What is the proper term for this construction? I know exactly what the text means but I simply want to know how to look it up in grammar books.
Während an der ukrainisch-russischen Grenze bewaffnete Separatisten wüten,...
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Maybe it's easier to understand if you turn it into a main clause.
Bewaffnete Separatisten wüten an der ukrainisch-russischen Grenze.
So the participle "bewaffnet" is used as an adjective to modify "Separatisten", but "an der ukrainisch-russischen Grenze" is an adverbial for the whole clause.
Now German is flexible with regard to word order, so you can arrange the two parts in a number of ways, and it will look different in a main clause and a subclause, because the verb is in a different position:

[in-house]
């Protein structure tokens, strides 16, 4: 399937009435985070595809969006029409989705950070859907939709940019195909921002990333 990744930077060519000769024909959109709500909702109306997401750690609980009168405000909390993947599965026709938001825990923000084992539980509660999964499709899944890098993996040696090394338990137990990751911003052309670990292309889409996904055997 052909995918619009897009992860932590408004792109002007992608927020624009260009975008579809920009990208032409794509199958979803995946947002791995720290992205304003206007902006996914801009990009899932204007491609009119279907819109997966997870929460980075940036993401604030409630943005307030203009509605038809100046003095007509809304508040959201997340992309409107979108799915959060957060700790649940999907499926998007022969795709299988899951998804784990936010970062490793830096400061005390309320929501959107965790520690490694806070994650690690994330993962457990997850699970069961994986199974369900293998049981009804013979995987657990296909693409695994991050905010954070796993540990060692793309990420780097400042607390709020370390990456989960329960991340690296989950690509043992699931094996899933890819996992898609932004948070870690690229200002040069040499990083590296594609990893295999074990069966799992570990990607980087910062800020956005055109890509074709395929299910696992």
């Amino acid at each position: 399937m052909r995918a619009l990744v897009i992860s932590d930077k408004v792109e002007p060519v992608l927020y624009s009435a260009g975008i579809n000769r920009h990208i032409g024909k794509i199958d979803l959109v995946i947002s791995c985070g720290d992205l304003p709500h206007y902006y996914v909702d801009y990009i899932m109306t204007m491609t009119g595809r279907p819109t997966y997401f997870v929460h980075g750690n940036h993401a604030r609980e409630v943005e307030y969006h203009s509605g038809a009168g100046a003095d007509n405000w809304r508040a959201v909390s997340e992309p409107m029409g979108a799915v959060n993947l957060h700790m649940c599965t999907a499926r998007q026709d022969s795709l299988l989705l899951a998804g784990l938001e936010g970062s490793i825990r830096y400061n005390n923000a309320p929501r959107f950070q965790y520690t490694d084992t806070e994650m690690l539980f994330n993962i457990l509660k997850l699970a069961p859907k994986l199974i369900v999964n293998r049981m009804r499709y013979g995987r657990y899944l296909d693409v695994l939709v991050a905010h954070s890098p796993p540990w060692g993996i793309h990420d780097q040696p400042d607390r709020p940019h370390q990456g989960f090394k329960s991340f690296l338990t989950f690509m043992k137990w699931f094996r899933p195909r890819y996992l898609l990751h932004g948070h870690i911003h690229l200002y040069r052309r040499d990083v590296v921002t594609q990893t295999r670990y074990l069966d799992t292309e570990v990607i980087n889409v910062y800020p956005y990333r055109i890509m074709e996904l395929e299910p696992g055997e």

(An der ukrainisch-russischen Grenze) wüten (bewaffnete Separatisten).
Während (bewaffnete Separatisten) (an der ukrainisch-russischen Grenze) wüten, …
Während (an der ukrainisch-russischen Grenze) (bewaffnete Separatisten) wüten, …
So the grammatical principle is just that you can re-arrange some parts of the sentence, while some parts have a fixed position. Does that answer the question? Or did you mean something else?
Your grouping is wrong. The separatists have not been armed at a particular location, the separatists are armed and they are at a particular location. This can only be gleaned from context!
Obwohl im Krankenhaus infizierte Patienten eine raschere Behandlung erhalten, sind sie durch die resistenten Stämme gefährdeter.
You cannot tell from grammar alone whether the infected patients get a quicker treatment in hospitals than somewhere else or whether patients that got infected in hospitals get a quicker treatment than patients that got infected somewhere else.